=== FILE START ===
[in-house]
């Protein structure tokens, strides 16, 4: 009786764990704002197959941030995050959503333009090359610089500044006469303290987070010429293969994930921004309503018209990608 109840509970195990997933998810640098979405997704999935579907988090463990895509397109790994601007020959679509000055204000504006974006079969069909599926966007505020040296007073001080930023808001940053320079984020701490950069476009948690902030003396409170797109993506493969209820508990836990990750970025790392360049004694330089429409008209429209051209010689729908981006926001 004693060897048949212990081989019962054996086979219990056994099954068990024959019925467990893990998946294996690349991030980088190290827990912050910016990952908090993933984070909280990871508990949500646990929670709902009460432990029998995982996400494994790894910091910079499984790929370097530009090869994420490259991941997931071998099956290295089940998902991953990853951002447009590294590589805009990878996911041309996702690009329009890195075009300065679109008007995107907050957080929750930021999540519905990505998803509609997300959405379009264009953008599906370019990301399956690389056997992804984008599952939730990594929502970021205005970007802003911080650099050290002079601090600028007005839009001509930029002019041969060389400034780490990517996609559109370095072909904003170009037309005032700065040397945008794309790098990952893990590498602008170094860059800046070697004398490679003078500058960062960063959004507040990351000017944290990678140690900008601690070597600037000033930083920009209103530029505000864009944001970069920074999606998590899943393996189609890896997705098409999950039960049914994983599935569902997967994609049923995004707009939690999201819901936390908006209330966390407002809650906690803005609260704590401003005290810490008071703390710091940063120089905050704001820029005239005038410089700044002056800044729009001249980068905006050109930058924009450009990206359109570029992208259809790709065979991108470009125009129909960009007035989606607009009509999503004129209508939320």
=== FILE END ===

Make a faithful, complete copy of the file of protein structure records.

[in-house]
């Protein structure tokens, strides 16, 4: 009786764990704002197959941030995050959503333009090359610089500044006469303290987070010429293969994930921004309503018209990608 109840509970195990997933998810640098979405997704999935579907988090463990895509397109790994601007020959679509000055204000504006974006079969069909599926966007505020040296007073001080930023808001940053320079984020701490950069476009948690902030003396409170797109993506493969209820508990836990990750970025790392360049004694330089429409008209429209051209010689729908981006926001 004693060897048949212990081989019962054996086979219990056994099954068990024959019925467990893990998946294996690349991030980088190290827990912050910016990952908090993933984070909280990871508990949500646990929670709902009460432990029998995982996400494994790894910091910079499984790929370097530009090869994420490259991941997931071998099956290295089940998902991953990853951002447009590294590589805009990878996911041309996702690009329009890195075009300065679109008007995107907050957080929750930021999540519905990505998803509609997300959405379009264009953008599906370019990301399956690389056997992804984008599952939730990594929502970021205005970007802003911080650099050290002079601090600028007005839009001509930029002019041969060389400034780490990517996609559109370095072909904003170009037309005032700065040397945008794309790098990952893990590498602008170094860059800046070697004398490679003078500058960062960063959004507040990351000017944290990678140690900008601690070597600037000033930083920009209103530029505000864009944001970069920074999606998590899943393996189609890896997705098409999950039960049914994983599935569902997967994609049923995004707009939690999201819901936390908006209330966390407002809650906690803005609260704590401003005290810490008071703390710091940063120089905050704001820029005239005038410089700044002056800044729009001249980068905006050109930058924009450009990206359109570029992208259809790709065979991108470009125009129909960009007035989606607009009509999503004129209508939320």